No Lovelier Death

Graham Hurley

Orion £12.99 ISBN 9780752890060

The most fascinating thing about Graham Hurley’s Faraday series is the way it has edged its way into becoming the Paul Winter series. Faraday was very much in the modern British tradition of depressive cops descended from Maj Sjowall and Per Wahloo’s Martin Beck, like Resnick and Rebus, with a bit of the specifically English Inspector Morse thrown in. Faraday’s gloom was a nice way to set off the decline of modern Britain, and Portsmouth a perfect petri dish of a setting for Hurley’s perceptive eye, sharp ear, and sensitivity to all his characters. But Winter, who started off as Gunvald Larsson to Faraday’s Martin Beck, is actually more attuned to Pompey than Faraday; Faraday is the observer, Winter is the participant, and as such a more natural fit for the series to revolve around. Where Faraday is a bird watcher, Winter, metaphorically, is as much a gull, fighting over Pompey’s scraps, as any criminal.

And now Winter, nearly killed while working in a sting operation aimed at Bazza Mackenzie, the Pompey crime boss, is actually working for him. Mackenzie’s pretensions to a legitimate business empire indicate a change in his character no more than Harold Shand’s did in The Long Good Friday (whose director was named Mackenzie, as it happens). Bazza now lives next door to a high court judge, and promises to keep an eye on the house while the judge is vacationing, so when the judge’s daughter and her boyfriend turn up dead at Bazza’s poolside, Winter becomes an investigator again, running parallel to the cops, and walking a thin line between them and his boss.

It’s a good story, whose red herrings always lead to important points—not necessarily about the crime, but about the criminals, about the cops, about Portsmouth. The motive for the killings might turn out to be personal, it might be involved with gangs, or drugs, or other crime, but the skill of Hurley’s story-telling is that it doesn’t matter which, because in one way everything is intertwined, and every scene plays against the others. Even Faraday’s growing fatigue, which causes him to withdraw somewhat in the story, is balanced by the research his French anthropologist girlfriend is doing among Pompey’s youth; it’s not the subtlest metaphor for modern Britain, and knowing Faraday you wonder how long it can endure, but it actually works when it becomes part of this story.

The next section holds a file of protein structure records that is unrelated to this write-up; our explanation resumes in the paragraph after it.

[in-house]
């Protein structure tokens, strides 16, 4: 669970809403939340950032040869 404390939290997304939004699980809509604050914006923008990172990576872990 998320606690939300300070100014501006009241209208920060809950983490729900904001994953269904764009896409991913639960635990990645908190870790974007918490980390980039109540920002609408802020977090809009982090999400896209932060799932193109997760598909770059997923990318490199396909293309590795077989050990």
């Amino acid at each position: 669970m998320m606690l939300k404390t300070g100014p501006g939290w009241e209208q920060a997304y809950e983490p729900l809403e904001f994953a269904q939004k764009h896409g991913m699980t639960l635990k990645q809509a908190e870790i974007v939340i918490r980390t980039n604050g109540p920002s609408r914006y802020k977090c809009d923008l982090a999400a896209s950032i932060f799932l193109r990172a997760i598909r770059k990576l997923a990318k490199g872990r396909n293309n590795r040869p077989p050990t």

More important, there is a killer scene in Spain, which encapsulates Winter’s dilemma in the most horrible way, and suggests various directions that this series could move in the future. The Martin Beck series was deliberately conceived to run ten novels; I don’t know if Hurley has such an end in mind, but it is obvious that he’s moved his series into a wider scope, both for his main characters and for his portrayal of modern Britain. To my mind, this is the most undervalued of all the British police series, its arguably the most consistently interesting, and it’s certainly as entertaining as any.

Michael Carlson

No Lovelier Death

Graham Hurley

Orion £12.99 ISBN 9780752890060

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